Reviewed at the 2010 SXSW Film Festival.
I wish I found Hadrian’s Wall half as intriguing as British writer/director Neil Marshall apparently does. The structure, located in northern England, was built by the Romans to defend their northern line against the tribes beyond it, and it’s inspired the lesser two of Marshall’s films — 2008’s camptastic “Doomsday,” which imagines a future where a plague outbreak in Scotland leads to the wall being rebuilt for quarantine purposes, and “Centurion” (which played one of SXSW’s secret midnight screenings), which is literally about Romans and Picts engaging in bellowing border skirmishes in 117 AD. It’s a setting also being explored by Kevin Macdonald’s upcoming “The Eagle of the Ninth,” a film that plans to put a political spin on the ancient tale of imperialists and insurgents. “Centurion” doesn’t really aim to be anything more than a loping B-movie, but still comes up hollow — it’s a striking-looking, blood-spattered chase over the forbidding Scottish countryside that’s curiously spiritless.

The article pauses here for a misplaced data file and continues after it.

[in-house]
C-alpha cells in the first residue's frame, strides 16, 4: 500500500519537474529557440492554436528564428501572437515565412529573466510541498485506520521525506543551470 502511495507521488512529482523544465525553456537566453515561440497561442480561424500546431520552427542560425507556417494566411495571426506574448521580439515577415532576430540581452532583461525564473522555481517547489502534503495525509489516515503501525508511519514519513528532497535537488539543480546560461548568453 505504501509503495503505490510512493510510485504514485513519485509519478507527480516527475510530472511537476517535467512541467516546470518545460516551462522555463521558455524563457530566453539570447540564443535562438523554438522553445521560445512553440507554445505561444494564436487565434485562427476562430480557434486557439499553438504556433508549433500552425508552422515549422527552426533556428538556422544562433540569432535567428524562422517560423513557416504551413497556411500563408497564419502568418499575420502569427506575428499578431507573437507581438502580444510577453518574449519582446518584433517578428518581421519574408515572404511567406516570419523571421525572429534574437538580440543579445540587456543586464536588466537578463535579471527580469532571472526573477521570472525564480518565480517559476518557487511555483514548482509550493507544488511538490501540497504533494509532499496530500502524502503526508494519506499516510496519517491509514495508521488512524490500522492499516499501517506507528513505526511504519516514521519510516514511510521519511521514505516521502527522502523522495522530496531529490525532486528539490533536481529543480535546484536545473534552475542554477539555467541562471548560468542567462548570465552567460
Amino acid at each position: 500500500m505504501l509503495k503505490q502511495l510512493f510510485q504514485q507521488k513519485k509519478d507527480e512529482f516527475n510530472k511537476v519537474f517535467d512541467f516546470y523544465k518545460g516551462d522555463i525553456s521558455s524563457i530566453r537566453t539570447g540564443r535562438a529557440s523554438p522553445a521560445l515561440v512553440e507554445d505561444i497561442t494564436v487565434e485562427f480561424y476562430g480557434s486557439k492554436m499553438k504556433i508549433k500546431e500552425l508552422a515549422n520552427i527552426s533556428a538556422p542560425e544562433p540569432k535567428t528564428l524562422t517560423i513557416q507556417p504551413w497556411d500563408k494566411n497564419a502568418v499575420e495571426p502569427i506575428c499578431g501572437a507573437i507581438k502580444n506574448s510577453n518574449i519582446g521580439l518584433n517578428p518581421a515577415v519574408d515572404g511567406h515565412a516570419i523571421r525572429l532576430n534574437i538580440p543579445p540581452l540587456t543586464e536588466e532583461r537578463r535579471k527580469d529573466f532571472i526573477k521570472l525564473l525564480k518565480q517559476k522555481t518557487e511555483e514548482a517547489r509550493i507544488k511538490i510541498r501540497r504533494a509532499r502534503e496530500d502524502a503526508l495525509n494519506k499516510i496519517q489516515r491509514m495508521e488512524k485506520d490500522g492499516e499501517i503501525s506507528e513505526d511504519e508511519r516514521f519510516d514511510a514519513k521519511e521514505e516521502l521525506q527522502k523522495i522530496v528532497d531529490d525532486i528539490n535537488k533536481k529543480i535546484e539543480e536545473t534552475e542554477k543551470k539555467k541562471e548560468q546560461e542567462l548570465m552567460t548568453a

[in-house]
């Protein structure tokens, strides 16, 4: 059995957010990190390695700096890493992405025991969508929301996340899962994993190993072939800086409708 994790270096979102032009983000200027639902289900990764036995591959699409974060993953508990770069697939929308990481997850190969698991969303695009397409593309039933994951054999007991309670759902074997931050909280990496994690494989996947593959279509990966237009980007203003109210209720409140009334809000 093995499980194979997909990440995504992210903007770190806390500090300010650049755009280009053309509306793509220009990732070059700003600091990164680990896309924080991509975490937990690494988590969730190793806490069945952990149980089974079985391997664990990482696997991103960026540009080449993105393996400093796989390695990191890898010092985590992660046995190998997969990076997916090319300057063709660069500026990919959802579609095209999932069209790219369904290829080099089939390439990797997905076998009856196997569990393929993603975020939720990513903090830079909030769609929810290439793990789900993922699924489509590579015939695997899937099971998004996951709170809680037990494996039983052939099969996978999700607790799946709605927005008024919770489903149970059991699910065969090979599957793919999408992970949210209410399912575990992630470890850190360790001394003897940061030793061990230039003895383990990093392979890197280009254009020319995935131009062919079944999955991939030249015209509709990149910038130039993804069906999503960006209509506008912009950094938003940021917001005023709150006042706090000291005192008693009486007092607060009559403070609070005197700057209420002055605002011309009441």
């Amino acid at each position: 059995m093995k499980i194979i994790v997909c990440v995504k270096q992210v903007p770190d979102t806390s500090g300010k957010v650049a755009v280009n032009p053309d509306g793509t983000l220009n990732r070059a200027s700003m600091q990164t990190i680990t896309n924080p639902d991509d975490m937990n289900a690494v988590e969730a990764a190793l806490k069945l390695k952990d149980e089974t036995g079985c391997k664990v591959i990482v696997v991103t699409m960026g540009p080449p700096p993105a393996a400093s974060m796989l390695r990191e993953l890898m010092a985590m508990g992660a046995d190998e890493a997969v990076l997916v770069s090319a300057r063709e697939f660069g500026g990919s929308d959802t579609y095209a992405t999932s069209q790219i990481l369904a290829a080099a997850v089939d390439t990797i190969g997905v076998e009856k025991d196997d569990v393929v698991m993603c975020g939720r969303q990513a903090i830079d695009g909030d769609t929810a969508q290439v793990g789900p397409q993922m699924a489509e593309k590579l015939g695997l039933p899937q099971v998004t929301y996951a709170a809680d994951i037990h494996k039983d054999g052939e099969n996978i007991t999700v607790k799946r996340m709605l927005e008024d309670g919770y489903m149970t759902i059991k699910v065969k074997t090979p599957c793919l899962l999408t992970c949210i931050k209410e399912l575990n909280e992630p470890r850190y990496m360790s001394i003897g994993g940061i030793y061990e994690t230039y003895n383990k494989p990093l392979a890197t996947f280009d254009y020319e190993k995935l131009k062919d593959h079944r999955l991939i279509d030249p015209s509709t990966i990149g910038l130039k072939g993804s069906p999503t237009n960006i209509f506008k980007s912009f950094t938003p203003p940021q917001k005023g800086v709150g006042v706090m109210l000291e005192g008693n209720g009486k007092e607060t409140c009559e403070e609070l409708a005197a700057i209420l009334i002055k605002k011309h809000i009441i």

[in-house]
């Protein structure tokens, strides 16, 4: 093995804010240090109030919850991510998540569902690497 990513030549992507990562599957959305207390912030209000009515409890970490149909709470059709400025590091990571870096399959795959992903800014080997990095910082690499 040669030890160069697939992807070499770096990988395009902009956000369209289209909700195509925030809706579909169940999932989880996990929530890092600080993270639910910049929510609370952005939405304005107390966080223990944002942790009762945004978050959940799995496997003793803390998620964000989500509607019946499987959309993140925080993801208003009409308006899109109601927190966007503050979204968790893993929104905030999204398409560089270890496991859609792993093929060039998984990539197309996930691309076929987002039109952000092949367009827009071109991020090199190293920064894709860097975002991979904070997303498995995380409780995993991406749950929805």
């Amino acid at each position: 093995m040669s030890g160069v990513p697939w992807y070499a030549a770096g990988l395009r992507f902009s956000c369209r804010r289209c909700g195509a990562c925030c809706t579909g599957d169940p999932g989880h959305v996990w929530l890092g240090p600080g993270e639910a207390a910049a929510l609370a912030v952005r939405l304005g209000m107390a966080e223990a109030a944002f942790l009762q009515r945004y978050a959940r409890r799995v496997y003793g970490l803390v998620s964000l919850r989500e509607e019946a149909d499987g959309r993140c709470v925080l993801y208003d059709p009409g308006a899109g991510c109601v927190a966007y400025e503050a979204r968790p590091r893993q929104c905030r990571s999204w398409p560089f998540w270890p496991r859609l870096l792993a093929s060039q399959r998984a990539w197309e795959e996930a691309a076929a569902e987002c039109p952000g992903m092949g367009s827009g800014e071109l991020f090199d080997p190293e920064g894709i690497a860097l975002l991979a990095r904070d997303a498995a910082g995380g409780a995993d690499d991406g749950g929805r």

Marshall’s modus operandi is basically survival horror — his four features to date have all been about a tough, outnumbered few struggling through hostile territory, soldiers vs. werewolves, cavers vs. crawlers, mercenaries vs. plague survivors, centurions vs. the barbarian hordes. “The Descent” remains his best work because of the unexpected complexity of the relationships between its characters, women whose history with each other includes rivalries, betrayals and resentment that bubble to the surface as the stakes are raised. “Centurion” instead has broadly drawn types — the (ahem) virile General Titus Virilus (Dominic West), the soulful Quintus Dias (Michael Fassbender), the was-going-to-retire Brick (Liam Cunningham), and the mute, near-supernatural Etain (Olga Kurylenko), who poses as a tracker assisting Virilus’ Ninth Legion in their search for Pictish leader Gorlacon (Ulrich Thomsen), only to lead them into an ambush that leaves all but a handful of the men dead.
I’m still not sure how anything in which Dominic West plays a character named Virilus isn’t somehow fun, but in aiming for a grounded, subdued tone that’s far removed from the cartoonishness of “300” (in which West and Fassbender both starred), “Centurion” ends up in an awkward spot, trying to earnestly deliver on lines like “I am a soldier of Rome! I will not yield!” while also striving to sell former Bond girl Kurylenko as a woefully unconvincing Pict warrior badass. Marshall’s a fine director of action, and the film is rife with impressive footage of the mist-shrouded landscape and sequences of inventive, brawny violence, but to what end is all of that if you could can barely distinguish, much less invest yourself in, the characters involved?
“Centurion” will be released by Magnolia later this year.
[Photos: “Centurion,” Magnolia, 2010]